Peter Mertens. “Then I for the first time did the stocktaking for the party after the elections. And for that I wasgreatly resented by the then party leadership . For six months we have been debating the future of the party. The people who came up to sway with doctrinal texts of Lenin, have left the party. The people who felt that we had to rejuvenate, have remained. It was then that we have lost our dogmatic wing. ”
– What became your mission?
Peter Mertens. “We then decided to conquer the neighborhoods which the social democrats have left in the lurch, with a modern socialism. We have also made it tangible, including the kiwi model of Dirk Van Duppen. And we have restored our relationships with the unions . The right want to limit the power of the unions, we unreservedly are on the side of the unions. That is today one of the key battles. ”
-Are you electorally speaking on schedule that you as the party chairman had in mind in 2008?
Peter Mertens. “Not all of our plans came true, but we have made an electoral breakthrough at the municipal elections in Liege and Antwerp, and we have a strong students movevement now. Only the bar is now higher than we had anticipated in 2008. Because of the crisis the need for a party like ours has only grown. The question is how we can sharpen our ambition. It will not be easy. We are faced today with two drawbacks. Until we are in parliament, we will continue to be a volunteer party. We have no funds to finance our operations. And until that threshold in the elections will exist, it is not easy to get into parliament. ”
– Just say, impossible.
Peter Mertens. “In Antwerp it is difficult. In the city we get the threshold, but in the Kempen and the rest of the province we might not. But in Liege, we will undoubtedly have a member elected. And Raoul Hedebouw speaks perfect Dutch too, so he will also be visible in the Flemish parliament. But to really break through within half a year in Flanders, we need the media. ”
– But you have easy access to the media?
Peter Mertens. “Compared to three years ago? Absolutely. In comparison with the other parties? Marginal. Even though I was recently in Dag Allemaal (show). When I will be there 10 times, we can really play equal. ”
– Then you will have to show your wife and children.
Peter Mertens. (Laughs) “Never.”
– What should elections be about next year?
Peter Mertens. “The N-VA controls media completely, so the debate will be hijacked by the confederation. That’s a pity, because that attention is distracted from what really matters. And I think that’s a big problem for our democracy. We will talk endlessly during the election campaign about institutional problems of Belgium, while the European train is hurtling towards abyss. ”
– Europe is the real debate?
Peter Mertens. “One of the most important debates. Europe is destroying itself by spending cuts. And so the crisis will soon get worse. We go to a recession, the closure of Ford Genk was the overture of a second crisis wave, including the closure of ArcelorMittal. This second crisis wave is much harder, because the social security everywhere is being phased out. There is mass unemployment, in Europe today are 27 million people without a job. In some countries, half of the young people have no future. I think most politicians underestimate what that means. That increasing division of society is a threat to democracy. ”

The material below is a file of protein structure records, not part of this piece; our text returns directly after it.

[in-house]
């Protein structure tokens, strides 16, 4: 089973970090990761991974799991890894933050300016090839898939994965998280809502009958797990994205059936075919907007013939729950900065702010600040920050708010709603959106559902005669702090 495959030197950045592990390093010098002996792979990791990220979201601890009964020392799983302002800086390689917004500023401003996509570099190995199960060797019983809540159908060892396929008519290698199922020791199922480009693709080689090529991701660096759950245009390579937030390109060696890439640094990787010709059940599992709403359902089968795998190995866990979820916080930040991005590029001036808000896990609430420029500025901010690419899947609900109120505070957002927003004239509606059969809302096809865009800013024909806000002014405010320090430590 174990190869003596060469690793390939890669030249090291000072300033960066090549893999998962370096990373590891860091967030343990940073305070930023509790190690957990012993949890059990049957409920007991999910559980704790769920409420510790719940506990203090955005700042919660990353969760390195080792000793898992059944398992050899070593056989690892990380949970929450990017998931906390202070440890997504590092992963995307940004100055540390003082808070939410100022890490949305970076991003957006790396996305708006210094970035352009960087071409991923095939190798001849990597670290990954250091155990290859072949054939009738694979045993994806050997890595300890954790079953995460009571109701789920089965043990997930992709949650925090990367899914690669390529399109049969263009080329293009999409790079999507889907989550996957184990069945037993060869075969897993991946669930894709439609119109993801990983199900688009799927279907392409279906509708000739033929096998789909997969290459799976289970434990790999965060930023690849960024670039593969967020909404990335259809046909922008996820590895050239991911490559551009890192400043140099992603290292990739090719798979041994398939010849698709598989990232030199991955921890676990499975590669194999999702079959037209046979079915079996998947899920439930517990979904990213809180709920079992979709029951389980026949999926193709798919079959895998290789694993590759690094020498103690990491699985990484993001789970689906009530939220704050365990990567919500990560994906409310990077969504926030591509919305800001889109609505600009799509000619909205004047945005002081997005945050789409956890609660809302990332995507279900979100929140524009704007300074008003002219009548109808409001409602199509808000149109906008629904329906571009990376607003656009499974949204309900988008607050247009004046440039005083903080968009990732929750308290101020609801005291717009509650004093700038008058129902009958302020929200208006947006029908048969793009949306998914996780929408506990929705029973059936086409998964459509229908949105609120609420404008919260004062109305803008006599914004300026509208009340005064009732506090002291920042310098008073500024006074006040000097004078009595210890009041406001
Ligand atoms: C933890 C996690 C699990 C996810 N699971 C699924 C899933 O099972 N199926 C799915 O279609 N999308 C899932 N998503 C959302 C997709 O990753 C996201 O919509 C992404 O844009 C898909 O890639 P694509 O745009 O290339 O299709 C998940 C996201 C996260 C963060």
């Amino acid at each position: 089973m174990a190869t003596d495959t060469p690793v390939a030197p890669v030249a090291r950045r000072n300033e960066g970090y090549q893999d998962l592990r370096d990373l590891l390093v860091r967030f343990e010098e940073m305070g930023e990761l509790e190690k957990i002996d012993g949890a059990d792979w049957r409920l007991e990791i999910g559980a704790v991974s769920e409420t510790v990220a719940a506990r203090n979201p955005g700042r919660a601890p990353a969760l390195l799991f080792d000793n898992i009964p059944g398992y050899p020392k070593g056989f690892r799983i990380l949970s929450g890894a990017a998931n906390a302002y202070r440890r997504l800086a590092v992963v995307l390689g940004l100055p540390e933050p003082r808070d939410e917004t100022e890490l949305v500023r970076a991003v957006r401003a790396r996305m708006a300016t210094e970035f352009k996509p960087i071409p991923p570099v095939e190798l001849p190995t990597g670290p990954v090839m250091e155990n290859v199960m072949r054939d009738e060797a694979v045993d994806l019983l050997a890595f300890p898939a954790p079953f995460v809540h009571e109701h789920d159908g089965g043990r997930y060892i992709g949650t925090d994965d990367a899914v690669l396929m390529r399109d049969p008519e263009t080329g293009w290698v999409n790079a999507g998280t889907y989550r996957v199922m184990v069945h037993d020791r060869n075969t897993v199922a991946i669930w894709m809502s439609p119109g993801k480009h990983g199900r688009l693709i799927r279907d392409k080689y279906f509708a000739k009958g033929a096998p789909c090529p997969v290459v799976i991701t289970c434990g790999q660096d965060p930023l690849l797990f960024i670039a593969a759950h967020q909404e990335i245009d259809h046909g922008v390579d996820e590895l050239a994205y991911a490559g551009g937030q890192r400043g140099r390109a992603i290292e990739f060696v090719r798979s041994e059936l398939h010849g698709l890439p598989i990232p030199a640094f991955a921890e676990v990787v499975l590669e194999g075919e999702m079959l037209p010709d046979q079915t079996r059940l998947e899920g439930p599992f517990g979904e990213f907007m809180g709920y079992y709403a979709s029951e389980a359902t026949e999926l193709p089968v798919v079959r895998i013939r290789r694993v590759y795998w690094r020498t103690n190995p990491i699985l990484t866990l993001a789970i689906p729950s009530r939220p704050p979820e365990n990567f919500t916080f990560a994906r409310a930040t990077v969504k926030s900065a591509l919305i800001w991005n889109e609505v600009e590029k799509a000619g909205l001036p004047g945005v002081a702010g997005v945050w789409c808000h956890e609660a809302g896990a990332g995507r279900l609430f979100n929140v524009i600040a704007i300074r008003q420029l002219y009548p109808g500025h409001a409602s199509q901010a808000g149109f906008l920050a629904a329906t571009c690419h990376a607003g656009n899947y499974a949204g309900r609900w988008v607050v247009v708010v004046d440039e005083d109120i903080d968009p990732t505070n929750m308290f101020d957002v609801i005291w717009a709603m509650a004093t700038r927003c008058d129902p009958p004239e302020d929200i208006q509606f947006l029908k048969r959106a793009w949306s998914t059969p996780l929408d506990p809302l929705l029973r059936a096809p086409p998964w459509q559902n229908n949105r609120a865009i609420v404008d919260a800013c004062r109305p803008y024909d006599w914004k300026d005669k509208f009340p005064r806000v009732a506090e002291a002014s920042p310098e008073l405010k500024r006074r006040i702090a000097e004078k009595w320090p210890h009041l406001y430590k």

– That unemployment is additionally the largest in the immigrant community.
Peter Mertens. “That’s a tragedy. If people get to know each other on the factory floor know, they are less likely to seclude themselves within their own community. A job leads to integration. That is another reason why we can no longer accept the idea of mass unemployment. ”
-Should the government create jobs?
Peter Mertens. “We must have a major social debate about it. We also want people to look for work actively, like the other parties do, but then there must be jobs. Antwerp currently has 36,000 unemployed for 6,000 vacancies. We urgently need an industrial policy. Multinational companies such as Ford and Arcelor have to come under democratic control. ”
– How are you going to succeed?
Peter Mertens. “Today, politicians look at those big companies like a cow to a train. While outrageous things happen. We have given ArcelorMittal eleven billion euros as a gift made through the notional interest deduction. That money should be returned to us. And for any subsidy or allowance that a company will want in the future, there must be guarantees in terms of employment. We are gliding down to social relations as we have known them in the nineteenth century. And we must take a stand against it. ”
Translated from the Dutch.
5 February 2013
Shri Naveen Pattnaik
Chief Minister of Odisha
Dear Shri Pattnaik,
We, the undersigned, are deeply anguished over the recent attack on the people of Govindpur and Nuagaon villages of Jagatsinghpur district in Odisha who have been using the most democratic means to resist the forceful acquisition of land for the POSCO project. As you claim that Odisha is on the path of peaceful industrialization, is it a sign of peaceful industrialization to send 12 platoons of police for forceful land acquisition?